The injured workers in Molett were rig builders, not seamen, and not doing things seamen traditionally do. The tortfeasors were manufacturers whose products were sold mainly to landlubbers. The fact that the accident actually occurred on a vessel was not enough in the court's view to give rise to admiralty jurisdiction over this products liability claim against non-vessel defendants.
Donald White was a land-based worker who was not doing seaman's work. The alleged tortfeasors are product manufacturers whose contact with the maritime activity is remote and casual. Given the location, nature and manner of performance of the work and utilization of the equipment, the defective hose and coupling were not appurtnances of the vessel (the construction barge), or were so only in an attenuated sense and to a limited extent. Under the circumstances, the relationship of the hose and coupling to the barge was simply insufficient to establish that this claim has the requisite maritime nexus for admiralty jurisdiction.26
The maritime locality was a mere fortuity. Locality is no longer enough; locality is all Donald White had. The District Court correctly denied admiralty jurisdiction.
The Effect of the Longshoreman's Act
The plaintiffs assert that recovery should be allowed under the Longshoreman and Harbor Workers Compensation Act. They point to several cases where workers performing non-maritime functions have nevertheless recovered under the LHWCA. The problem with this argument is that the plaintiffs were unsuccessful in their administrative attempts to receive benefits under the LHWCA. As this is not an appeal from a denial of benefits, we do not have jurisdiction to resolve the question of whether Donald White was covered by the LHWCA.27 To obtain relief on this theory, White's survivors must first comply with the statutory administrative scheme and appellate review.
The section between the compressor and the manifold
The plaintiffs and Massman's insurance company entered into a Mary Carter agreement, so that the insurance company, now in the attractive garb of a more appealing plaintiff, is now aligned as a plaintiff and has a right to some of the proceeds from a settlement or judgment against the remaining defendants/appellees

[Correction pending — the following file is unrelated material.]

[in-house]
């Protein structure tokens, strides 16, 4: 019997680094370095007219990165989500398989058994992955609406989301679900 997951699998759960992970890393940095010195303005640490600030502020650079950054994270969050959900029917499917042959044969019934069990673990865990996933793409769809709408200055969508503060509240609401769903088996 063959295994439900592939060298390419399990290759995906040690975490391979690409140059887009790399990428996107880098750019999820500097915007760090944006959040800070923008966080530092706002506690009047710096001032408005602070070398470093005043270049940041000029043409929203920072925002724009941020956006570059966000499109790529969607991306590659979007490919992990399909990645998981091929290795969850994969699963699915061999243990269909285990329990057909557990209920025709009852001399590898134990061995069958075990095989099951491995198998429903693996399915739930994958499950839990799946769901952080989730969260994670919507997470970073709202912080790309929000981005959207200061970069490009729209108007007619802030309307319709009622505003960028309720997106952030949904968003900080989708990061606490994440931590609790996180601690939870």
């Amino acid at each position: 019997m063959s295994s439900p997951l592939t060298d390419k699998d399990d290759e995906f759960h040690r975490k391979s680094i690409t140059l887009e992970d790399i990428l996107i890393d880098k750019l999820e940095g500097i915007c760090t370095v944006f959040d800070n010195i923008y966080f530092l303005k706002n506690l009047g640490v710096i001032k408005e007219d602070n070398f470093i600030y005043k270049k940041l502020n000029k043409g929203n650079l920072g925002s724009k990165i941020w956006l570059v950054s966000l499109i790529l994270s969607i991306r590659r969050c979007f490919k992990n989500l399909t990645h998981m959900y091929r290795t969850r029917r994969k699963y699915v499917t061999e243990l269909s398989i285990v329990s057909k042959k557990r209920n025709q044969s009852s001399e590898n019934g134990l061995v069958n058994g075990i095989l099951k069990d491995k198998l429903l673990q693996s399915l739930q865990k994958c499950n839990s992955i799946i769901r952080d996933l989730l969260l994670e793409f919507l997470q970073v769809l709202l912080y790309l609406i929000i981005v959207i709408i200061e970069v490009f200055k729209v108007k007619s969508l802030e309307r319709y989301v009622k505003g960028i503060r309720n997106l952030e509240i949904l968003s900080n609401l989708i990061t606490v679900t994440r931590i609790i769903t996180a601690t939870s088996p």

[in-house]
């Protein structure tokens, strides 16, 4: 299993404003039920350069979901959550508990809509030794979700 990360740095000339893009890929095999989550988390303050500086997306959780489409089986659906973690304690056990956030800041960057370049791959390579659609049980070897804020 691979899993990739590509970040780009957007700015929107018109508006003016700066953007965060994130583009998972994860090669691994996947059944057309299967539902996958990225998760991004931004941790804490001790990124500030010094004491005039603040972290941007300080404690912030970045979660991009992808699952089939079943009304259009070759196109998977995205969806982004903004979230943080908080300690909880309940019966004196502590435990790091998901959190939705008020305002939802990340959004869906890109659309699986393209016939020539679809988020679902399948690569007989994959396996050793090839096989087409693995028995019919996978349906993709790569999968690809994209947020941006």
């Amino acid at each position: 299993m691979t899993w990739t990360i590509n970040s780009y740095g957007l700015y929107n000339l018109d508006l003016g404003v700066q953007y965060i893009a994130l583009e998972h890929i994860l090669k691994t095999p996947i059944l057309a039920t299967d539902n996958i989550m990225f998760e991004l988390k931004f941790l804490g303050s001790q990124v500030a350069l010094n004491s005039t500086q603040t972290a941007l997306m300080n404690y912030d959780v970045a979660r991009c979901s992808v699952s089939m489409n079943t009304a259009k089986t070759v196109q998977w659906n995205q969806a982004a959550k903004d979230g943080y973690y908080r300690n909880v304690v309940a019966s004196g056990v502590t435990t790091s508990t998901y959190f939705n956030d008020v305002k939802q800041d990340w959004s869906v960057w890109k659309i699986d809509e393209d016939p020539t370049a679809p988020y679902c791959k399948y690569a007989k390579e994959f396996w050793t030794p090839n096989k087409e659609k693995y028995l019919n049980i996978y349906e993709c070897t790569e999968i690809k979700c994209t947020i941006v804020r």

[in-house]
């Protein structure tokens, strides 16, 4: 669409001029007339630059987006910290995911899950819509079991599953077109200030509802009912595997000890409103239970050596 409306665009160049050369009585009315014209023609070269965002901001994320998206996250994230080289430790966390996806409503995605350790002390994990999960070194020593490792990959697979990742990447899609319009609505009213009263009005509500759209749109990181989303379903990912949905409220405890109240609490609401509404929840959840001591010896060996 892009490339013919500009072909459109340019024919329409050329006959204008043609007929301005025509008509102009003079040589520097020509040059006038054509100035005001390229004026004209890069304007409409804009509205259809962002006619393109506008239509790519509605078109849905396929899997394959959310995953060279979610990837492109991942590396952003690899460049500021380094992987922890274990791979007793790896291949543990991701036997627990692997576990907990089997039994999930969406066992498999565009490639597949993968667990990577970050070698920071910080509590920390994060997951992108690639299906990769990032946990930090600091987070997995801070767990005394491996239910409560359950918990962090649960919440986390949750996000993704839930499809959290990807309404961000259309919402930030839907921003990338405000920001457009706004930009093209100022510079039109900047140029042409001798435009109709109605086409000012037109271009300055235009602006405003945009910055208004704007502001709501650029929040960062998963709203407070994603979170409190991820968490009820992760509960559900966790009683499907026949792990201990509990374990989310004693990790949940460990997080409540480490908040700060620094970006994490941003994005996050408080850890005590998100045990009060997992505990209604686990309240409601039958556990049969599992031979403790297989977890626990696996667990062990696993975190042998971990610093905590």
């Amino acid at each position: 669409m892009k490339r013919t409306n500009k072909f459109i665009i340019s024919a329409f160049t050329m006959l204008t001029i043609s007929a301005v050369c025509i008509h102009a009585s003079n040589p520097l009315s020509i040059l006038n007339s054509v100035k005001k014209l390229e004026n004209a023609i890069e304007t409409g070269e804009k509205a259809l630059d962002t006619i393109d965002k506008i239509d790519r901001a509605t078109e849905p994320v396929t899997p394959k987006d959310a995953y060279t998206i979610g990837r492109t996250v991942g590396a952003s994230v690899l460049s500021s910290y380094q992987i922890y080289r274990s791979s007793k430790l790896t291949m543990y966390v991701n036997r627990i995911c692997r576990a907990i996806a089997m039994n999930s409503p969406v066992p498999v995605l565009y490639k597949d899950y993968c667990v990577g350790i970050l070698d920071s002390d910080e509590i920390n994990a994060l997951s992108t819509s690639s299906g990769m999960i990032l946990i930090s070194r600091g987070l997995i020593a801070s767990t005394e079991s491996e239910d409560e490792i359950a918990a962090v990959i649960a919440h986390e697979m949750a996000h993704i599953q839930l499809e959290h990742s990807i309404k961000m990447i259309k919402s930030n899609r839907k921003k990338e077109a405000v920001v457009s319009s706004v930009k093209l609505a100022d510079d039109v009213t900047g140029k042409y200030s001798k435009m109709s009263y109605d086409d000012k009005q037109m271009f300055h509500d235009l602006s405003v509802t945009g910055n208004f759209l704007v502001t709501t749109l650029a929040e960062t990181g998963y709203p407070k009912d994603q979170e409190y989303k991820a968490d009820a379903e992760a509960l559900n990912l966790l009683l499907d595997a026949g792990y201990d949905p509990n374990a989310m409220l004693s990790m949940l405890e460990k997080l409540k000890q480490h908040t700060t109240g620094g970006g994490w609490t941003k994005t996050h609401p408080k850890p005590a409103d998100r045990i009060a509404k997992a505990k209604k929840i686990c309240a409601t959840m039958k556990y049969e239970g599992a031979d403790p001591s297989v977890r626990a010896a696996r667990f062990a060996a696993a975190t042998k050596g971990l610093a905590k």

The persons or entities involved in the tort itself, not the "parties" in the legal sense of the word
Executive Jet Aviation v. City of Cleveland, 409 U.S. 249, 255, 93 S.Ct. 493, 498, 34 L.Ed.2d 454, 1973 A.M.C. 1 (1972)
485 F.2d 520, 525, 1973 A.M.C. 2478 (5th Cir.1973), cert. denied, Chicot Land Co. v. Kelly, 416 U.S. 969, 94 S.Ct. 1991, 40 L.Ed.2d 558 (1974)
Kelly, 485 F.2d at 524
See n. 3, supra
409 U.S. at 261, 93 S.Ct. at 501, 34 L.Ed.2d at 463
409 U.S. at 268, 93 S.Ct. at 504, 34 L.Ed.2d at 467
409 U.S. at 274, 93 S.Ct. at 507, 34 L.Ed.2d at 471
This fortuity has led to the development of often subtle nuances in the determination of whether a particular claim, or part of a claim, may be characterized as maritime. Compare Smith v. Pan Air Corp., 684 F.2d 1102 (5th Cir.1982) (holding the loss of a helicopter in the Gulf of Mexico within the admiralty jurisdiction) with Barger v. Petroleum Helicopters, Inc., 692 F.2d 337 (5th Cir.1982) (holding maritime claims did not lie for death of a helicopter pilot killed while transporting oil field workers to platforms in the Gulf of Mexico)
The anomaly that would result from using locality alone is illustrated by Executive Jet. Had the plane crashed less than a half mile earlier, there would have been no question of invoking the admiralty jurisdiction. The locality test also proves difficult to apply, as it is not always clear where the tort, that is, the wrong, has occurred. Was the Executive Jet tort land based, where the gulls were ingested? Or water based, where the plane crashed?
409 U.S. at 268, 93 S.Ct. at 504, 34 L.Ed.2d at 467
485 F.2d at 525-26
485 F.2d at 525-26
Cf. Foremost Ins. Co. v. Richardson, 457 U.S. 668, 102 S.Ct. 2654, 73 L.Ed.2d 300 (1982) (collision between two pleasure crafts in navigable waters within admiralty jurisdiction)
Unlike Louisville & Nashville RR. Co. v. M/V BAYOU LACOMBE, 597 F.2d 469 (5th Cir.1979) where admiralty jurisdiction was allowed over a suit by railroad company for the loss of use of a bridge struck by a vessel. The claimed injury was the result of a bridge being hit by a vessel in navigation. White's death cannot be attributed to any operational fault of a vessel. His accident was the result of a failed coupling which was not a vessel appurtenance
See T. Smith & Son v. Taylor, 276 U.S. 179, 48 S.Ct. 228, 72 L.Ed. 520 (1928); L'Hote v. Crowell, 54 F.2d 212 (5th Cir.1931)
See Kinsella v. Zim Israel Navigation Co., 513 F.2d 701, 703-04 (1st Cir.1975) (discussing concept of an "appurtenance" to a ship in the context of an unseaworthiness claim by a longshoreman)
In Shows v. Harber, 575 F.2d 1253 (8th Cir.1978), the Eighth Circuit found no admiralty jurisdiction over a suit by the widow of a bridge worker who drowned after the scaffold from which he was painting gave way
Victory Carriers, Inc. v. Law, 404 U.S. 202, 206-07, 92 S.Ct. 418, 422, 30 L.Ed.2d 383, 388 (1971); Nacirema Operating Co. v. Johnson, 396 U.S. 212, 214-15, 90 S.Ct. 347, 349, 24 L.Ed.2d 371, 374-75 (1969); Parker v. South Louisiana Contractors, Inc., 537 F.2d 113, 115 (5th Cir.1976), cert. denied, 430 U.S. 906, 97 S.Ct. 1175, 51 L.Ed.2d 582 (1977)
Executive Jet, 409 U.S. at 270, 93 S.Ct. at 505, 34 L.Ed.2d at 468
This court has often grappled with the problem that no definitive standard exists for defining maritime flavor. See Molett, 826 F.2d at 1419
Unlike Pippen v. Shell Oil Co., 661 F.2d 378 (5th Cir.1981) and Boudreaux v. American Workover, Inc., 680 F.2d 1034 (5th Cir.1982), where the issue in a court-based maritime damage suit involved the question of the right of indemnity under the LHWCA, neither the District Court nor this Court has any jurisdiction over a proposed claim under the LHWCA